Wednesday, 9 December 2009

706 SEAFOOD, The Race, Freezer Burn, Southampton Joiners Arms, Saturday 29 July 2006

We're back on the UK gig trail only a couple of weeks after returning from a soggy Boston for old faves Seafood, back after their last disappointing CD with hopefully a more "punk rock" direction (according to vocalist David Line at least, when I bumped into him at the Dinosaur Jr. gig last year!). So we took the one opportunity we had to see them on this tour (date clashes ruling out Oxford and Bristol) and hi-tailed it to a murky Southampton for da 'Food, Take 21!

Hit this run-down alternative pub joint at 8.30, having driven past it twice (!), whilst indistinct first band Freezer Burns were on. Rach reckoned they sounded OK from the bar, but I didn't hear much to commend them myself! The Race were next up, led by a hyper little hairy chap towered over by his female guitarist bandmate. They were quite entertaining, with an itchy and insistent mix of XTC-type rhythm and Wedding Present style choppy guitar, and some nicely building tunes which were played well by this enthusiastic combo. Not great yet by any means, but a name to watch, perhaps!

Had a quick word with new dad David before Seafood set up, then we puzzled on the absence of old friend Kevin Hendricks, as long-time roadie Alex seemed to be tuning up the bass instead. Sure enough, when da 'Food took the stage at 10.15 to a rapturous welcome, it was for the first Kev-less performance of our 21!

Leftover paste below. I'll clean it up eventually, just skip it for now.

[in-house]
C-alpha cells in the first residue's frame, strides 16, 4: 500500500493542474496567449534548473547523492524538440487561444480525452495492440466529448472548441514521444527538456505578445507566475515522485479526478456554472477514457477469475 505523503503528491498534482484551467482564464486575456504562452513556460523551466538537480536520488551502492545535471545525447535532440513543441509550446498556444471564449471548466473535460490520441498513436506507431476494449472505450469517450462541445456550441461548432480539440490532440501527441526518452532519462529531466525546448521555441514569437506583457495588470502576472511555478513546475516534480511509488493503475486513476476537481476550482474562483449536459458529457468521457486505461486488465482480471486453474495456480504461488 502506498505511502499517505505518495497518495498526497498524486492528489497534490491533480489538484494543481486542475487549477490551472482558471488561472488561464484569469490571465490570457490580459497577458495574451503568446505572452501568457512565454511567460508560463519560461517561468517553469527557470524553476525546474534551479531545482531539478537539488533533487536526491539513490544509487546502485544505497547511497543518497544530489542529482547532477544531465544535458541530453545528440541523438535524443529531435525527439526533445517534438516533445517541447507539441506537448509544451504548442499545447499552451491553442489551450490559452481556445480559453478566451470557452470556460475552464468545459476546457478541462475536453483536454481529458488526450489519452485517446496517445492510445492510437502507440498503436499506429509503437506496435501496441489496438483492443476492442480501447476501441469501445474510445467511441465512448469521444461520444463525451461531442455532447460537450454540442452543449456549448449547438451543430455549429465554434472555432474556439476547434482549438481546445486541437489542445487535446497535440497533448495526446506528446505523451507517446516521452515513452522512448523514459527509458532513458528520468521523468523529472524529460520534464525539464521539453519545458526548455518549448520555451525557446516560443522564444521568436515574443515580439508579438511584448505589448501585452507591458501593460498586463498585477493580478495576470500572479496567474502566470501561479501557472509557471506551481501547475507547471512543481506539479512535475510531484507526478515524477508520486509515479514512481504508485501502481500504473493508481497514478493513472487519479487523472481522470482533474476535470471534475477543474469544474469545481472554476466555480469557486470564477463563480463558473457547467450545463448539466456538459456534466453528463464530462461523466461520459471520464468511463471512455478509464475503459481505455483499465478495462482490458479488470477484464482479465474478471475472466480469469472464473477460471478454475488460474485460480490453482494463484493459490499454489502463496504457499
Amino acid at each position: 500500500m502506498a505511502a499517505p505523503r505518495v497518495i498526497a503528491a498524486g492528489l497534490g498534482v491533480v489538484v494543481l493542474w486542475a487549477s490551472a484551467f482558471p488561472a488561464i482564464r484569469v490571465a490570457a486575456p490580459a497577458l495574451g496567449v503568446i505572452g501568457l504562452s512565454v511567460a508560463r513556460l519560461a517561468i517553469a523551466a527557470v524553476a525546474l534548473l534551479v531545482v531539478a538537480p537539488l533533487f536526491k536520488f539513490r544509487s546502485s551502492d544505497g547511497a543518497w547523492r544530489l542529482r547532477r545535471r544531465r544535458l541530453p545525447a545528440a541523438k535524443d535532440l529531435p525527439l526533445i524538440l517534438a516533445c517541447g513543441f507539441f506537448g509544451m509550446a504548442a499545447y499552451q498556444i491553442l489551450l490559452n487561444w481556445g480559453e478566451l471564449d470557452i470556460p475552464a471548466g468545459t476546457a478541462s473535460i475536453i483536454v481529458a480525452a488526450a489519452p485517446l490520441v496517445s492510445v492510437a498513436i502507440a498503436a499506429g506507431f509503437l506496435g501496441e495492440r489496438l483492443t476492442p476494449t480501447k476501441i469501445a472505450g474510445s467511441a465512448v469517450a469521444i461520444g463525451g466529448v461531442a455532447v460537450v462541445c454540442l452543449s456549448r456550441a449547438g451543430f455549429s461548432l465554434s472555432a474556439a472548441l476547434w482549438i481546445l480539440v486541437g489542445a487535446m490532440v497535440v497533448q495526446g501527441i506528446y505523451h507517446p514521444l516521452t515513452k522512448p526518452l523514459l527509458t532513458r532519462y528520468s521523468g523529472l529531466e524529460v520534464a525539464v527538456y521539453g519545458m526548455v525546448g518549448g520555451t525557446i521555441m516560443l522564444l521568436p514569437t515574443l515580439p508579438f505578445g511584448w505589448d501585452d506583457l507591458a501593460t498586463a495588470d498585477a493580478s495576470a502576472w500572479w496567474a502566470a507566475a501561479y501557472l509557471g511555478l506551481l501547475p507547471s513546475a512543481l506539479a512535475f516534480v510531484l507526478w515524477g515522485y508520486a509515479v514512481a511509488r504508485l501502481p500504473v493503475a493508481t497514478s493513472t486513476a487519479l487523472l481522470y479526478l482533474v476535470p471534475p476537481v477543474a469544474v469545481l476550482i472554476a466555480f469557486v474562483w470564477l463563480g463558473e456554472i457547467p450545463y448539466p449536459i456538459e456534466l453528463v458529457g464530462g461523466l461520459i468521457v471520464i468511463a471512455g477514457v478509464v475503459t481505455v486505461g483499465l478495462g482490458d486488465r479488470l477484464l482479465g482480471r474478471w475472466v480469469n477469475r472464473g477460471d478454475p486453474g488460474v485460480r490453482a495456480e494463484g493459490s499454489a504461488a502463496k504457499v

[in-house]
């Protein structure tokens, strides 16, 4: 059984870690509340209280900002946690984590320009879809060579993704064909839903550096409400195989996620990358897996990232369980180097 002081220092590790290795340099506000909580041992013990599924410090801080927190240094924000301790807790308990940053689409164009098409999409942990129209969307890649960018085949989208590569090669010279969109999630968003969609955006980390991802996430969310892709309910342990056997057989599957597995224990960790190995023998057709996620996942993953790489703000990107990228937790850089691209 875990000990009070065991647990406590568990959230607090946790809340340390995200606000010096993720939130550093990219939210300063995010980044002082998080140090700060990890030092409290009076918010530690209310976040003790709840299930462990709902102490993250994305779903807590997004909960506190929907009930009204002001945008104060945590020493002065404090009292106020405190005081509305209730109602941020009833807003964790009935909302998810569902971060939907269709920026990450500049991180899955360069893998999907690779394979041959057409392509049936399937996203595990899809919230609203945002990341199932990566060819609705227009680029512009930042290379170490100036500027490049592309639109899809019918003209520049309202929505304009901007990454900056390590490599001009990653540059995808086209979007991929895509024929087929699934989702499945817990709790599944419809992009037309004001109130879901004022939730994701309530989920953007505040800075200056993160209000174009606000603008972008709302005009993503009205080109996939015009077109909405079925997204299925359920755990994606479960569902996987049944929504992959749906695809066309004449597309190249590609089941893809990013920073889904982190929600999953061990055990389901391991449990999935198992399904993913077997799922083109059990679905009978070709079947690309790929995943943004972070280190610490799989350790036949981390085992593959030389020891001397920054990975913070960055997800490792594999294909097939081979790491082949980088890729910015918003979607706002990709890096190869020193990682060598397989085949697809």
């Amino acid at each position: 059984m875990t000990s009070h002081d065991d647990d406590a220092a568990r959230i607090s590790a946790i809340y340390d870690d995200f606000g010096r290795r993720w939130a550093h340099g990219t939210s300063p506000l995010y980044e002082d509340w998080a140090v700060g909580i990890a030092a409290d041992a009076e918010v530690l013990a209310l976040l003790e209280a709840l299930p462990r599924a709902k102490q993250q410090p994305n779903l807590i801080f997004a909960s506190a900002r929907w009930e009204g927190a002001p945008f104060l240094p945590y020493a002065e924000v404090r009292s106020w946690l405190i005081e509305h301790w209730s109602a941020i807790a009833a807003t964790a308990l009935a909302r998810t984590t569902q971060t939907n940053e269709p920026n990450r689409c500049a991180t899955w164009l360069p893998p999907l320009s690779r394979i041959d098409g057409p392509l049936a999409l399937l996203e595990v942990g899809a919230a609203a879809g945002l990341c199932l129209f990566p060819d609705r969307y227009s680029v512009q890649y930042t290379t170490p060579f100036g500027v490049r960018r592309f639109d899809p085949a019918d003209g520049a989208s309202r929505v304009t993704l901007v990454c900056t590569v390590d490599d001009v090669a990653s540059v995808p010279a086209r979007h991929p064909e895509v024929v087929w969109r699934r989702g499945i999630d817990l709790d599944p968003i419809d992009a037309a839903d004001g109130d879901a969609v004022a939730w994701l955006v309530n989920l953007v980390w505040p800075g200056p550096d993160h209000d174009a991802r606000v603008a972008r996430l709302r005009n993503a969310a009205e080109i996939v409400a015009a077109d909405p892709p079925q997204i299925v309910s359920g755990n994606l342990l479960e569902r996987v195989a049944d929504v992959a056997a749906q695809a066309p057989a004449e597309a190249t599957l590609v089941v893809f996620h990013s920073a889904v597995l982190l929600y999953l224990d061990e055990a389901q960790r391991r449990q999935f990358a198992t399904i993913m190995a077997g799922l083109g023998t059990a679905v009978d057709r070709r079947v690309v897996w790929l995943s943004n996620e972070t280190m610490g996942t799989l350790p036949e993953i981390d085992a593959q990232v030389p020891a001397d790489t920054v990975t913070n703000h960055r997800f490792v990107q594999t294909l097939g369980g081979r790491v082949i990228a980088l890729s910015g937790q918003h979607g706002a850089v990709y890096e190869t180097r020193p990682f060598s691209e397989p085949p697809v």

(We subsequently found out he'd left following the recording of the new CD. Bloody terrible timing, if these new tunes get the recognition they deserve...)

Nevertheless, da 'Food were brilliant, I'm pleased to report, evoking the performances that made them the only UK band worth a damn, back in the early 2000s. Alex, inevitably, fitted in seamlessly, as an admittedly slightly drunk but mesmerising David led the band through an incendiary, strident, kinetic set of thrilling amphetamine-fast rock. A slew of equally fast new numbers (including one excellently absorbing and climactic newie) complemented oldies such as "Cloaking" and "This Is Not An Exit", and the set climax "Folk Song Crisis", its' howling middle 8 a cathartic noise thrill, was as good as ever. A couple of sloppy new acoustic thingies by a happy David ended the set, which underlined that Seafood are once again in rude health, as snarling, vicious and indispensible as ever before.

A quick word with Mr. Line before we hit the rainy road home - he said he'd say "hey" to Kev for us. I hope you did, David!

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